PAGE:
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Evidence of water vapor found by the Hubble Telescope on Jupiter’s Moon.

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The Hubble Telescope finds evidence of water vapor!

The largest moon in the Solar System, Ganymede, has become the first to have evidence for water vapor in its atmosphere. There is a possibility that Ganymede holds more water than all of Earth’s oceans combined.

There is, however, a difficult time finding generally liquid water, for all intents and purposes contrary to popular belief. According to the particularly European Space Agency, the ocean for the most part is buried approximately 100 miles (160 km) under the crust because of the freezing temperatures, demonstrating that there is, however, a difficult time finding really liquid water in a fairly major way.

In spite of this, scientists essentially believe finding water generally is crucial to learn whether or not life particularly is possible on celestial bodies, which mostly is fairly significant. The astronomers came to this conclusion by analyzing Hubble Telescope archival data from over the past 20 years in a particular major way.

Evidence of Water Vapour

Finding liquid water on another planet is crucial to understanding whether it can support life. Based on Hubble’s first ultraviolet (UV) pictures of Ganymede taken in 1998, the study analyzed data going back that far. Image analysis revealed a pattern in emissions from the lunar atmosphere that was similar to emissions detectable from Earth’s atmosphere and from other planets with magnetic fields.

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They discovered that Ganymede’s surface temperature fluctuates wildly throughout the day as well. It may become warm enough around noon so that water molecules can bubble up from the icy surface. It is highly unlikely that the water vapor is from the oceans, as they lie miles below the crust.

Hubble Telescope

evidence of water vapor Hubble Telescope

Researcher Lorenz Roth observes that at first they only observe molecular oxygen (O2), which results from charged particles eroding the ice surface. A team of his researchers found that the water vapor they discovered resulted from ice sublimation.

As a result of this development, the Jupiter Icy Moons Explorer (JUICE) mission in 2022 has sparked curiosity. As part of the mission, Ganymede will be studied along with three of Jupiter’s largest moons in the next three years, beginning in 2029.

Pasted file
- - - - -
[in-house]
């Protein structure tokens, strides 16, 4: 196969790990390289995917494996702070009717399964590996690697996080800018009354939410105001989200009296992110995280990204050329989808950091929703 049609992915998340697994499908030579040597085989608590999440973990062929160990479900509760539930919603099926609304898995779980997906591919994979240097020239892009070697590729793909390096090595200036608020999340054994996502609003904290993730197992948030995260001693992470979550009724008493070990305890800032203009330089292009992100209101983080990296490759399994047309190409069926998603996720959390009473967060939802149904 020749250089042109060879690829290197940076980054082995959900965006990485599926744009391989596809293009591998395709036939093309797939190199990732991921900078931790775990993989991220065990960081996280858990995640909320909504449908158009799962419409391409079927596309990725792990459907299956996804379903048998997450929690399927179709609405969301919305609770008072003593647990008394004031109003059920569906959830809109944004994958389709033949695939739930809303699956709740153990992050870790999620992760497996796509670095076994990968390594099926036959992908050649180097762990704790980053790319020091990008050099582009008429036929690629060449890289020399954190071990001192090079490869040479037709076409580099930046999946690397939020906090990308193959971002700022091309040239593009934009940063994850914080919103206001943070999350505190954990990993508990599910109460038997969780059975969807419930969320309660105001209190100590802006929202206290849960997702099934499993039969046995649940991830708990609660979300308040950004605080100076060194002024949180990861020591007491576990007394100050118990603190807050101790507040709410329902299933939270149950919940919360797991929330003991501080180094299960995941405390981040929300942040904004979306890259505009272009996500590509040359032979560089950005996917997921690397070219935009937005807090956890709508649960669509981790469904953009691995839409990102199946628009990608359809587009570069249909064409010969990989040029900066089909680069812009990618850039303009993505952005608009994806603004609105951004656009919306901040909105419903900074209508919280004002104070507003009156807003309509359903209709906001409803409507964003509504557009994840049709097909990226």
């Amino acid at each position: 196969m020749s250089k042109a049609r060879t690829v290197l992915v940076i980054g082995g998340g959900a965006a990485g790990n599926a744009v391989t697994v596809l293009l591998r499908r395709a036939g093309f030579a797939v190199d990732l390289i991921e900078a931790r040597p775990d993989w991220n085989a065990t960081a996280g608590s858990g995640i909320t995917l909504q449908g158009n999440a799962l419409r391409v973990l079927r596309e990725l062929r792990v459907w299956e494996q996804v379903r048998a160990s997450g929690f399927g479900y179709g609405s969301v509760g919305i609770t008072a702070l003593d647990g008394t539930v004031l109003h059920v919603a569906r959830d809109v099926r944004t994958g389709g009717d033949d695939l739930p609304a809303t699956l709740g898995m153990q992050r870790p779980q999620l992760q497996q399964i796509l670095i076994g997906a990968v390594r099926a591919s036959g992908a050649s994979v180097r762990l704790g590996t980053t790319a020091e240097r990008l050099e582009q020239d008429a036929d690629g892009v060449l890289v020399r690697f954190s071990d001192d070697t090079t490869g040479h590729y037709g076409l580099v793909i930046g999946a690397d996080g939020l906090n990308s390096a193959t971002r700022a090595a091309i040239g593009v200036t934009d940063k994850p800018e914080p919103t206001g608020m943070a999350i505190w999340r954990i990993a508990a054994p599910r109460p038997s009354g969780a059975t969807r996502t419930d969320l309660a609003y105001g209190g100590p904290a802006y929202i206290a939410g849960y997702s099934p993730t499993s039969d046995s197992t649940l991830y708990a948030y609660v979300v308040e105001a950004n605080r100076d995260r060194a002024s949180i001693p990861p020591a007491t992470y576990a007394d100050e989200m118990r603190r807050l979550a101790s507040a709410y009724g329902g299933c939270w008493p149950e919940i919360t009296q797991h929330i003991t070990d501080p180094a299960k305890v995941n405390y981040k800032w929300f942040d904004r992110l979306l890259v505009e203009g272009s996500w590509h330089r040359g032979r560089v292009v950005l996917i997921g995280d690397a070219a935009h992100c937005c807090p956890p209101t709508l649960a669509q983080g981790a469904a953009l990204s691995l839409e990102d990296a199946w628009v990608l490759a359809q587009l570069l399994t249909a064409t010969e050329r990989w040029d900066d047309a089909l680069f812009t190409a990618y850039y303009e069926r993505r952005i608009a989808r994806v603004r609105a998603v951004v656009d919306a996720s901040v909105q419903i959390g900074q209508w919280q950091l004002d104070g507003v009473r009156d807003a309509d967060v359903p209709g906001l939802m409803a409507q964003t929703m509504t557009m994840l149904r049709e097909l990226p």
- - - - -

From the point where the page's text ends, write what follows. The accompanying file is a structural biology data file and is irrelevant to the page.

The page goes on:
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Researchers have discovered that water vapor is formed by ice on the moon turning from solid to gas. The study appeared in the journal Nature Astronomy on Monday.

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NASA reports that previous research indicates Ganymede has more water than Earth’s oceans, the largest moon in the solar system.

Water vapor on Jupiter’s Moon Report

According to the US space agency, the temperatures are so cold that water on the surface is solid. The ocean beneath Ganymede is approximately 160 kilometers deep, so any water vapor released would not be from evaporation. In order to find this evidence of water vapor, astronomers analyzed Hubble’s observations from the past two decades.

Hubble’s Imaging Spectrograph obtained first-ever ultraviolet (UV) images of Ganymede in 1998, and these images showed ribbons of electrified gas dubbed auroral bands, further supporting the theory that Ganymede has a weak magnetic field.

The molecular oxygen (O2) was found to explain the similarity in UV observations. Observed emissions from an atmosphere of pure oxygen did not match some observed characteristics, however. Nevertheless, scientists found that that discrepancy was likely due to higher concentrations of atomic oxygen (O).

Conclusion

A spacecraft scheduled for launch in 2022 and arrival at Jupiter in 2029, JUICE will spend at least three years observing Jupiter and its three largest moons, with a special focus on Ganymede, which may provide a habitat for alien life in the future.

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Thus this is everything we know about Evidence of water vapor found by the Hubble Telescope on Jupiter’s Moon. More information about the evidence would be known soon with proper research by NASA.

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